They recently published their findings which admirably demonstrate that advances in realism and accuracy during the Renaissance were achieved with mechanical aids. Curved mirrors, and devices like the camera obscura and the camera lucida became commonplace. In their 2001 book, “Optical Insights into Renaissance Art,” Falco and Hockney revealed the likely use of concave mirrors in the work of several Renaissance artists. Hockney then went on to publish an extended form of this theory in “Secret Knowledge.”
Hockney himself uses photography and computers extensively. And even in the early twentieth century, when Paris was the centre of the art world, Picasso and other cubists stuck photographs onto their collages.
MORE CONTEMPORARY EXAMPLES
Jump to the twentieth century and countless artists were in on the act — widespread use of contemporary technology like slide projectors and computers is now commonplace amongst serious artists.
Pop sculptor Donald Judd had all of his work commercially produced. Artisans who were experts in various phases of metal and foundry work produced Judd’s sculptures from his sketches.
Needless to say this was not new. Sculptors have always used foundries and factories with the technical expertise to produce large scale metal objects. The artist created the design and then merely (if that’s the word) oversaw the project after skilled artisans had prepared the moulds and carried out all the technological aspects of the actual casting.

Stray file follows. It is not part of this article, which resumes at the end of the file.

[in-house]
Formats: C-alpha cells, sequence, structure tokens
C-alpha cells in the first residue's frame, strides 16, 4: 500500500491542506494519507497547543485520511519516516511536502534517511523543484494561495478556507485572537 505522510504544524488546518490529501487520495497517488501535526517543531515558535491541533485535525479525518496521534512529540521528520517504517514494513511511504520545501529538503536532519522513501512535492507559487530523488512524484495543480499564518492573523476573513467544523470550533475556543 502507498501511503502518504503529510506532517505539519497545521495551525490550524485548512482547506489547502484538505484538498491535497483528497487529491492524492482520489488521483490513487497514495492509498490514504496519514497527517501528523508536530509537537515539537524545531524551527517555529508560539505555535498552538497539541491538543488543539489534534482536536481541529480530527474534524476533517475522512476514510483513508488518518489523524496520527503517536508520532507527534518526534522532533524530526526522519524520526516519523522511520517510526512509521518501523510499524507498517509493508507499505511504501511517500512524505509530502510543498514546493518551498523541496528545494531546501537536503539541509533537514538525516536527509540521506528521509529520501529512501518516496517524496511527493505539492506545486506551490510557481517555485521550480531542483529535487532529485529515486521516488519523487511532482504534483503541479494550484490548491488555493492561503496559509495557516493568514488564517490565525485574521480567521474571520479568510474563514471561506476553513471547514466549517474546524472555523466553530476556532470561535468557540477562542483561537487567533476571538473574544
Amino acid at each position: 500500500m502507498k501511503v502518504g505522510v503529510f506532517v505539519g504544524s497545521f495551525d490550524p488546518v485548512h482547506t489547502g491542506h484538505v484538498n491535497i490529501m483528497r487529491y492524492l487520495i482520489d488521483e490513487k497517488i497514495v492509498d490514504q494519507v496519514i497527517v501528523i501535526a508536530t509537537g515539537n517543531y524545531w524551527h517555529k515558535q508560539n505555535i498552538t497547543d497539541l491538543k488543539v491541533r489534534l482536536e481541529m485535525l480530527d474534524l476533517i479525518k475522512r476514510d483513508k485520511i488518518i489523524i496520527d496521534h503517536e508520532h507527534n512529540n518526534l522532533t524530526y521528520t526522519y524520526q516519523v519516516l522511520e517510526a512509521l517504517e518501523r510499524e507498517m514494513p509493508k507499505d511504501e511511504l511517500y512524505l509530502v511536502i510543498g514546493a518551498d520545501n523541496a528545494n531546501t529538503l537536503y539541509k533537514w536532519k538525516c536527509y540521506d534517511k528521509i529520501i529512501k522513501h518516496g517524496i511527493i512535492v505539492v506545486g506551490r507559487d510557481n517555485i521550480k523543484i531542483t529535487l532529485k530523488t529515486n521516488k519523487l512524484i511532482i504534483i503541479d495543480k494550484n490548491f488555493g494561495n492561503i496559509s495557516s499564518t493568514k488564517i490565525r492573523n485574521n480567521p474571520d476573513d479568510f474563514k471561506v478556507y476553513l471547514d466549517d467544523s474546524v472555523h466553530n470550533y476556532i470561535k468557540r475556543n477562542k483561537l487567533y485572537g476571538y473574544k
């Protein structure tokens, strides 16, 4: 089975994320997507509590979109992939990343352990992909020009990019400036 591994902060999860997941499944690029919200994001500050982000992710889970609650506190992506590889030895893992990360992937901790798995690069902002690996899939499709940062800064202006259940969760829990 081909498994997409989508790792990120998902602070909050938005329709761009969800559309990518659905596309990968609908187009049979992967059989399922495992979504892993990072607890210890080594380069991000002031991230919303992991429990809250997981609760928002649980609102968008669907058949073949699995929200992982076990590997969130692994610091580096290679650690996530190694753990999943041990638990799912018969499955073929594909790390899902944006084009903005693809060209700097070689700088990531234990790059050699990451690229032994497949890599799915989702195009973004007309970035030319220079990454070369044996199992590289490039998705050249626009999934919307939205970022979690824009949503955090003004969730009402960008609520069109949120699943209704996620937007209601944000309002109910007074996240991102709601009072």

Andy Warhol emphasised the point of artists being involved in certain of their work at arms length by calling his New Your studio “The Factory.” His large silkscreen works now attract huge prices for artworks that are, essentially, silkscreen prints produced by an army of helpers, in much the same manner as most commercial colour printing that was done at the time.
Jeff Koons’s work is a variation on this theme using a huge staff that he supervises. But the concept, known as art fabrication, is taken several steps further. Koons has access to specialised machinery, technicians and the experienced staff necessary to execute particularly complex projects. Under his direction, all kinds of designs are created and then produced in a wide variety of factories.
So, what’s the conclusion? Well, if anyone’s still reading this stuff, you may be wondering where it’s going. So I’ll get to the point.
All I want to say, can be said in one sentence: if artists like Vermeer, Hockney, Warhol, Rembrandt et al, can use mechanical aids, so can I. It’s quite legitimate, I feel, for me to use a photograph to paint a portrait. And that’s it really — end of diatribe.
Well almost, because, finally, here’s an example of what I’m getting at. Adrian is an old friend who turned seventy recently. I wanted to paint his portrait as a surprise, so I found and downloaded a photograph from a directory of London QC’s.
That's the result at the top left of this page.
If you are interested in having your portrait painted from a photograph, please use the Contact Form on this site. The same applies to any portrait. All I need is a photograph to work from.